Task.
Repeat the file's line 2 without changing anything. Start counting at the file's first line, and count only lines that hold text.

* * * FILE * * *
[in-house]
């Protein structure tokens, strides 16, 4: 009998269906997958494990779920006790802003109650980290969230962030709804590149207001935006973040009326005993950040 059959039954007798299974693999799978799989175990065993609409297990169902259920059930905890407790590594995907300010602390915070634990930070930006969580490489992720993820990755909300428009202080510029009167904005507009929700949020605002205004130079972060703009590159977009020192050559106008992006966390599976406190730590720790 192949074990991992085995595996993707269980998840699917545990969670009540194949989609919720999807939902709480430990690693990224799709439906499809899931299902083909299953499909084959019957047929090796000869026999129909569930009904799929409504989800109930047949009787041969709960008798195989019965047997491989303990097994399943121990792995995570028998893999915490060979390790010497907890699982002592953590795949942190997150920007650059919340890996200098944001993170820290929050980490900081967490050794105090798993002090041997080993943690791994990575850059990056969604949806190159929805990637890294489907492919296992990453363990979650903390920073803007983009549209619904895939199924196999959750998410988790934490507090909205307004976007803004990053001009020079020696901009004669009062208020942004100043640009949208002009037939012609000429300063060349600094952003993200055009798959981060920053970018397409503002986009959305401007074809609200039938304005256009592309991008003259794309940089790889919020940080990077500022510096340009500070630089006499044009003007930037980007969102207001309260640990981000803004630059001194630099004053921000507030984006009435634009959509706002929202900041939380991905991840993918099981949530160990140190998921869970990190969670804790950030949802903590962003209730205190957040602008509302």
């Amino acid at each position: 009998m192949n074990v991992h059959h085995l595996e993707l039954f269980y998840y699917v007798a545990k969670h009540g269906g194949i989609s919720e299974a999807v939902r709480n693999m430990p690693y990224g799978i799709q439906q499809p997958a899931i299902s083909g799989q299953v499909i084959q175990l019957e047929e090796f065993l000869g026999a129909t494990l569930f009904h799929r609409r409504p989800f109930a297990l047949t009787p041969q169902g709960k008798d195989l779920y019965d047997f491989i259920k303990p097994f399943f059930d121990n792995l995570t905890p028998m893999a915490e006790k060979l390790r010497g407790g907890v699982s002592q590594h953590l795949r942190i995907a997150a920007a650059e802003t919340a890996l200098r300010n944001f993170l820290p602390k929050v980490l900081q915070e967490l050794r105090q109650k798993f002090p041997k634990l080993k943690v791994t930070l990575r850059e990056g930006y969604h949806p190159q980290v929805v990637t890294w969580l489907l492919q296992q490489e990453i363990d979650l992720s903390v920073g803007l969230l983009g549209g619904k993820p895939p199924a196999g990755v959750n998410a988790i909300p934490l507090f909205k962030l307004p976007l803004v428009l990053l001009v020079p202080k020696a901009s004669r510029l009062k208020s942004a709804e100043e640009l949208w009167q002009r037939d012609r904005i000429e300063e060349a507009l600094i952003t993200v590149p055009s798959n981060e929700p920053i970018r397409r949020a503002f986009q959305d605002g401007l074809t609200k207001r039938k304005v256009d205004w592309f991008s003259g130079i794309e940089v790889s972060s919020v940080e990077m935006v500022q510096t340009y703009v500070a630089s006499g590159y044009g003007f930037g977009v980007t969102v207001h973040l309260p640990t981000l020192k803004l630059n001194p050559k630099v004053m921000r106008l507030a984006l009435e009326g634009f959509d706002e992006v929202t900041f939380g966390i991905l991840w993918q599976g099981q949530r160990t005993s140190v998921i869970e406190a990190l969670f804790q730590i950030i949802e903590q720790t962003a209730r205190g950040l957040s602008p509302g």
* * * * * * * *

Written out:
């Protein structure tokens, strides 16, 4: 009998269906997958494990779920006790802003109650980290969230962030709804590149207001935006973040009326005993950040 059959039954007798299974693999799978799989175990065993609409297990169902259920059930905890407790590594995907300010602390915070634990930070930006969580490489992720993820990755909300428009202080510029009167904005507009929700949020605002205004130079972060703009590159977009020192050559106008992006966390599976406190730590720790 192949074990991992085995595996993707269980998840699917545990969670009540194949989609919720999807939902709480430990690693990224799709439906499809899931299902083909299953499909084959019957047929090796000869026999129909569930009904799929409504989800109930047949009787041969709960008798195989019965047997491989303990097994399943121990792995995570028998893999915490060979390790010497907890699982002592953590795949942190997150920007650059919340890996200098944001993170820290929050980490900081967490050794105090798993002090041997080993943690791994990575850059990056969604949806190159929805990637890294489907492919296992990453363990979650903390920073803007983009549209619904895939199924196999959750998410988790934490507090909205307004976007803004990053001009020079020696901009004669009062208020942004100043640009949208002009037939012609000429300063060349600094952003993200055009798959981060920053970018397409503002986009959305401007074809609200039938304005256009592309991008003259794309940089790889919020940080990077500022510096340009500070630089006499044009003007930037980007969102207001309260640990981000803004630059001194630099004053921000507030984006009435634009959509706002929202900041939380991905991840993918099981949530160990140190998921869970990190969670804790950030949802903590962003209730205190957040602008509302």